WASHINGTON, D.C. — Jack Phillips is a believer who for almost four decades has worked in the cake industry. During the course of his career he has had a desire to honor the Lord through his business in Colorado. However, in 2012 when a couple walked into his store asking Jack to design a custom cake for their same-sex wedding, he declined.
Sarah Kramer, writing for Alliance Defending Freedom, explained, “Jack serves all people, but he cannot celebrate every event. He believes what the Bible teaches about marriage – that it is the union of one man and one woman. And he should never be forced to violate that belief by using his artistic talents to celebrate an event contrary to that.”
For five years Jack Phillips has been involved in a court battle for his religious liberty. That quest for freedom has found its way to the U.S. Supreme Court.
In my opinion his fight for freedom as a Christian is a preview of what is likely to happen in Georgia if we fail to win our quest for religious freedom here. In other words, when the nine Supreme Court justices rule in Jack Phillips’ case, our freedom is on the line as well.
Alliance Defending Freedom released the following statement delivered by cake artist Jack Phillips of Masterpiece Cakeshop at a news conference following the oral arguments that took place Tuesday, December 5, 2017 at the U.S. Supreme Court in Masterpiece Cakeshop v. Colorado Civil Rights Commission:
“Good morning! I’m Jack Phillips, the owner of Masterpiece Cakeshop in Lakewood, Colorado. I serve all who walk through my doors, people from all walks of life. I’ve spent many years honing my craft as a cake artist, combining baking with my love of sculpting, painting, and sketching. And I love my craft because a cake is a canvas on which I express ideas, celebrate events, and bring joy to people’s lives.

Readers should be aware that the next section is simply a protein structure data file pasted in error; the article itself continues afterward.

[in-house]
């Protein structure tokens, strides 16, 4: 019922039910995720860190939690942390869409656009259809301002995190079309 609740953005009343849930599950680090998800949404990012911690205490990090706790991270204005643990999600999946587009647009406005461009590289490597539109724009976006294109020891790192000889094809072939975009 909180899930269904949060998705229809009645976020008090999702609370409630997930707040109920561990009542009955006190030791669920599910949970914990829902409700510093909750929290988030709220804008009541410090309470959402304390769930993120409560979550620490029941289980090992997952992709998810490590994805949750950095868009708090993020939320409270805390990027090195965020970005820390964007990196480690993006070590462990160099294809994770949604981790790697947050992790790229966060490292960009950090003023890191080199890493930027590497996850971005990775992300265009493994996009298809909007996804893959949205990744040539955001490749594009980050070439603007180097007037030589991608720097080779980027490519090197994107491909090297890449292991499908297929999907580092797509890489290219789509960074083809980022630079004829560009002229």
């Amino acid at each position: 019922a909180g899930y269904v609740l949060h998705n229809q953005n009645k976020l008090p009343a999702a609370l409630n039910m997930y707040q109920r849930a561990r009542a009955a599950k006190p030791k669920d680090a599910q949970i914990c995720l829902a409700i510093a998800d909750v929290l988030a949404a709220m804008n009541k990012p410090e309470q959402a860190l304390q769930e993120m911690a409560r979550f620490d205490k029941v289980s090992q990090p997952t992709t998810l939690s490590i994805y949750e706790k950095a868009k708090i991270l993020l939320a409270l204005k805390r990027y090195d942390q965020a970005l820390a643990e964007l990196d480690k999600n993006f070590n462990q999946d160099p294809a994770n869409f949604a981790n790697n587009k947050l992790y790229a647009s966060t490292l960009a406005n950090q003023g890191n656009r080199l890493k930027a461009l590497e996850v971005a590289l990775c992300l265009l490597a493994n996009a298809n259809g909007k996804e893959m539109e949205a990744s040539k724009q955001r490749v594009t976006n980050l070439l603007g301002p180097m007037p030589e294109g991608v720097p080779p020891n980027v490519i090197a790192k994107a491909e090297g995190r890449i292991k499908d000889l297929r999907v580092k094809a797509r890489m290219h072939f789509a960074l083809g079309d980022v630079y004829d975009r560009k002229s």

“One of my favorite parts of my job has always been designing and creating wedding cakes. They allow me to use my artistic vision to create works of art that are beautiful and distinctive and that mark the beginning of something sacred.
“Though I serve everyone who comes into my shop, like many other creative professionals, I don’t create custom designs for events or messages that conflict with my conscience. I don’t create cakes that celebrate Halloween, promote sexual or anti-American themes, or disparage people, including individuals who identify as LGBT. For me, it’s never about the person making the request. It’s about the message the person wants the cake to communicate.
“I am here at the Supreme Court today because I respectfully declined to create a custom cake that would celebrate a view of marriage in direct conflict with my faith’s core teachings on marriage. I offered to sell the two gentlemen suing me anything else in my shop or to design a cake for them for another occasion.
“For that decision, which was guided by an established set of religious beliefs, I’ve endured a five-year court battle. It’s been very hard on me and my family. There have been tears and many difficult days for us. We have faced death threats and harassment. I’ve had to stop creating the wedding art that I love, which means we’ve lost much of our business – so much so, that we are now struggling to pay our bills and keep the shop afloat.
“It’s hard to believe that the government is forcing me to choose between providing for my family and employees and violating my relationship with God. That is not freedom. That is not tolerance.
“I’m profoundly thankful to the Supreme Court of the United States for taking my case. I hope and pray it will affirm the freedom of artists to peacefully express themselves in ways consistent with who they are.”
Alliance Defending Freedom is an alliance-building, non-profit legal organization that advocates for the right of people to freely live out their faith.